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U.S. inventor files a lawsuit for recognition of AI software as inventor

U.S. inventor files a lawsuit for recognition of AI software as inventor

Posted January. 06, 2023 07:47,   

Updated January. 06, 2023 07:47


Can artificial intelligence (AI) be recognized as an inventor?

According to the Korean Intellectual Property Office on Thursday, American AI developer Stephen Thaler filed an administrative lawsuit against the Korean patent office at the Korean court in refutation of the Korean Intellectual Property Office’s denial of his patent application listing AI as an inventor.

Mr. Thaler filed two patent applications in May 2022, naming an AI program called “DABUS” as the inventor. Mr. Thaler refused to name himself the inventor, arguing that the inventions did not originate in his mind, but rather, the AI software learned by itself and created the inventions. The two rejected patent applications consist of a fractal container, a food container emulating a fractal-inspired design, and a neural flame, a device that attracts enhanced attention.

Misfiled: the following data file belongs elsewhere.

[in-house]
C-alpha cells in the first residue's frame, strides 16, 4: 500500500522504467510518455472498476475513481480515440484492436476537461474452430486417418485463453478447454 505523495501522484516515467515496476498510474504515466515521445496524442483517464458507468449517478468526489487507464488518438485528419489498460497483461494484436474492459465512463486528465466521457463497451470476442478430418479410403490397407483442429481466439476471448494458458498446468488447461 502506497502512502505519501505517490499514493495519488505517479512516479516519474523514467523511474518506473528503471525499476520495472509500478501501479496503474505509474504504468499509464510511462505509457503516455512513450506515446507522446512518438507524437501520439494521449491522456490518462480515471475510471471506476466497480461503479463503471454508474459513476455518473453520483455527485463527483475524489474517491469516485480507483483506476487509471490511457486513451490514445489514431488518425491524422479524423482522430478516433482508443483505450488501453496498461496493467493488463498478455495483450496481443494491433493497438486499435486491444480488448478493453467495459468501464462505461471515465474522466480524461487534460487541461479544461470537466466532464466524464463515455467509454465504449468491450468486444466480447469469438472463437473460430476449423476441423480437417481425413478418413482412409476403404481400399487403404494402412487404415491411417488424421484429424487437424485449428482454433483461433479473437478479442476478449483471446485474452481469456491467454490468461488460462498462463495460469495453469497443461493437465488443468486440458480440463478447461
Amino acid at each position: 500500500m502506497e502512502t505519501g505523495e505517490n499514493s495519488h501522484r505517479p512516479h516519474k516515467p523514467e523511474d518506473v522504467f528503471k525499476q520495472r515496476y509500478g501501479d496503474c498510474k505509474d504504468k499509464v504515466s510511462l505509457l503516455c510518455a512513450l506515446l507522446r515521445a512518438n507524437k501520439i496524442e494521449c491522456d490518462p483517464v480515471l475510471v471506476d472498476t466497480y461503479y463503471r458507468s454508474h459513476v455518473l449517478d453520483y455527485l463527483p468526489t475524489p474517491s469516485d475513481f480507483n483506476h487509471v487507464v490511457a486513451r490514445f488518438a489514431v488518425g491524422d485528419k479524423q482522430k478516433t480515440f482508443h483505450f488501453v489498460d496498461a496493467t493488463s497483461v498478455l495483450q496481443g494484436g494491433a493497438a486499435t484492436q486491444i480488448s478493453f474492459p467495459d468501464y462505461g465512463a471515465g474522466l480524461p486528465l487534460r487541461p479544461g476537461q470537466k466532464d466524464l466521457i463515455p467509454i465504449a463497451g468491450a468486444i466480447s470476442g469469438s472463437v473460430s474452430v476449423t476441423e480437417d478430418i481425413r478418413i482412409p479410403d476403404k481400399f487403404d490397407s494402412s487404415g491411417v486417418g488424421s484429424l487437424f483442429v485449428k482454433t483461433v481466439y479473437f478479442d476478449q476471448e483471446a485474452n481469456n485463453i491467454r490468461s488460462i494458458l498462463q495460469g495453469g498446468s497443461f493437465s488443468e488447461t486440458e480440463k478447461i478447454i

However, the Korean patent authority nullified the patent applications on the ground of Article 33(1) of the Korean Patent Act, which stipulates that only “a person who makes an invention or his or her successor” is entitled to file a patent. Patent offices in major countries recognize only the “natural person” as an inventor. The German Federal Patent Court, however, said that the addition of information about the AI program was allowable while maintaining its position that only an individual could be designated as an inventor. Lee In-sil, Commissioner of the KIPO, said that the patent office will keenly monitor the development of AI technology and accordingly revise its system related to AI-generated inventions by analyzing laws and legal precedents at home and abroad.

Myung-Hun Jee mhjee@donga.com